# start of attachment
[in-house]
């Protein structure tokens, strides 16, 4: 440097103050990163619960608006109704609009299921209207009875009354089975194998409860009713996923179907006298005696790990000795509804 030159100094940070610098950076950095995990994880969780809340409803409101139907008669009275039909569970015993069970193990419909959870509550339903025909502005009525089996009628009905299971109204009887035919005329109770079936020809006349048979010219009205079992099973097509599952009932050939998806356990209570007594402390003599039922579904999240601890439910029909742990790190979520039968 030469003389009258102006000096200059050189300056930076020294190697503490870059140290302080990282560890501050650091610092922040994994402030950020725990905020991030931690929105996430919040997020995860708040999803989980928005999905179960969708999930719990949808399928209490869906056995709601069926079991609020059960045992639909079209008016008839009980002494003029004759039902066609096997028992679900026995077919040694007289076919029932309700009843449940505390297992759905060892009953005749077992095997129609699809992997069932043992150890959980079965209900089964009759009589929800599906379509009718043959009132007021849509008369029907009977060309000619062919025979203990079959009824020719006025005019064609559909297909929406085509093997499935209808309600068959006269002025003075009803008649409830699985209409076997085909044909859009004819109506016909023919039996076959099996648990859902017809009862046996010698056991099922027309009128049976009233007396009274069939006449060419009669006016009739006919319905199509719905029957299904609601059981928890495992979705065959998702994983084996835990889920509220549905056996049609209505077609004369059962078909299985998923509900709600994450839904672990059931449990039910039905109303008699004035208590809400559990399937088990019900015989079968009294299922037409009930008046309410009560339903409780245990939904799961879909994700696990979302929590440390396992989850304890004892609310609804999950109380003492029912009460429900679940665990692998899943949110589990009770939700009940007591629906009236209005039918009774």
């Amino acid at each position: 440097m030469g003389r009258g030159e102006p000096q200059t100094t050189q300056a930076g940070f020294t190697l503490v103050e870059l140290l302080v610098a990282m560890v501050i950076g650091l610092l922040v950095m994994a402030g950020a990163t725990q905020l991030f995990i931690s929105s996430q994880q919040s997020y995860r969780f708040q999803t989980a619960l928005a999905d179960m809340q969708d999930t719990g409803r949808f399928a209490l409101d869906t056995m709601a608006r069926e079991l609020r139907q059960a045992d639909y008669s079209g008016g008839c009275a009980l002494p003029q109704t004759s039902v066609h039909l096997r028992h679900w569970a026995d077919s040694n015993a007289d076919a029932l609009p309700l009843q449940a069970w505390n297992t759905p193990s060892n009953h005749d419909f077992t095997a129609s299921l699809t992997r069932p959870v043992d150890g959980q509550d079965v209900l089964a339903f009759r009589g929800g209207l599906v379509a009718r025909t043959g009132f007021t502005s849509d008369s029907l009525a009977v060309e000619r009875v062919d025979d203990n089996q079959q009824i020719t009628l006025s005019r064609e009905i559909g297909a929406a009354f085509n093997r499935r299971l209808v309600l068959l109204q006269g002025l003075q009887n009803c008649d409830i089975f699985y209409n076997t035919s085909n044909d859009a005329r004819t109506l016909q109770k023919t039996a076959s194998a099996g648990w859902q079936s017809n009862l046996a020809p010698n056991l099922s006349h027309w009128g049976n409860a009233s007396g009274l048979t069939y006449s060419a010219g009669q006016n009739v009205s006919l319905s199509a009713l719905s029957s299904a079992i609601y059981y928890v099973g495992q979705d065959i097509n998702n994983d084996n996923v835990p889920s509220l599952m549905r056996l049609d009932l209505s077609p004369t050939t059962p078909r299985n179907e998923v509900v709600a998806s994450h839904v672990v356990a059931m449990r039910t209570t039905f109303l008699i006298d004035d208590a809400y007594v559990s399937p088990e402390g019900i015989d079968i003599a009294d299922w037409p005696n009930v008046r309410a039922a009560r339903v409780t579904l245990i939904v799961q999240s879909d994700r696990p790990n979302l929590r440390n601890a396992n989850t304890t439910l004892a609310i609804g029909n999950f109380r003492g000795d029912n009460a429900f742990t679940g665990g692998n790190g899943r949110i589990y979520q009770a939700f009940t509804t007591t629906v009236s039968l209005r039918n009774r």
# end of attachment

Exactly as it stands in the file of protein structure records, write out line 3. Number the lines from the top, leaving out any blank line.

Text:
């Amino acid at each position: 440097m030469g003389r009258g030159e102006p000096q200059t100094t050189q300056a930076g940070f020294t190697l503490v103050e870059l140290l302080v610098a990282m560890v501050i950076g650091l610092l922040v950095m994994a402030g950020a990163t725990q905020l991030f995990i931690s929105s996430q994880q919040s997020y995860r969780f708040q999803t989980a619960l928005a999905d179960m809340q969708d999930t719990g409803r949808f399928a209490l409101d869906t056995m709601a608006r069926e079991l609020r139907q059960a045992d639909y008669s079209g008016g008839c009275a009980l002494p003029q109704t004759s039902v066609h039909l096997r028992h679900w569970a026995d077919s040694n015993a007289d076919a029932l609009p309700l009843q449940a069970w505390n297992t759905p193990s060892n009953h005749d419909f077992t095997a129609s299921l699809t992997r069932p959870v043992d150890g959980q509550d079965v209900l089964a339903f009759r009589g929800g209207l599906v379509a009718r025909t043959g009132f007021t502005s849509d008369s029907l009525a009977v060309e000619r009875v062919d025979d203990n089996q079959q009824i020719t009628l006025s005019r064609e009905i559909g297909a929406a009354f085509n093997r499935r299971l209808v309600l068959l109204q006269g002025l003075q009887n009803c008649d409830i089975f699985y209409n076997t035919s085909n044909d859009a005329r004819t109506l016909q109770k023919t039996a076959s194998a099996g648990w859902q079936s017809n009862l046996a020809p010698n056991l099922s006349h027309w009128g049976n409860a009233s007396g009274l048979t069939y006449s060419a010219g009669q006016n009739v009205s006919l319905s199509a009713l719905s029957s299904a079992i609601y059981y928890v099973g495992q979705d065959i097509n998702n994983d084996n996923v835990p889920s509220l599952m549905r056996l049609d009932l209505s077609p004369t050939t059962p078909r299985n179907e998923v509900v709600a998806s994450h839904v672990v356990a059931m449990r039910t209570t039905f109303l008699i006298d004035d208590a809400y007594v559990s399937p088990e402390g019900i015989d079968i003599a009294d299922w037409p005696n009930v008046r309410a039922a009560r339903v409780t579904l245990i939904v799961q999240s879909d994700r696990p790990n979302l929590r440390n601890a396992n989850t304890t439910l004892a609310i609804g029909n999950f109380r003492g000795d029912n009460a429900f742990t679940g665990g692998n790190g899943r949110i589990y979520q009770a939700f009940t509804t007591t629906v009236s039968l209005r039918n009774r």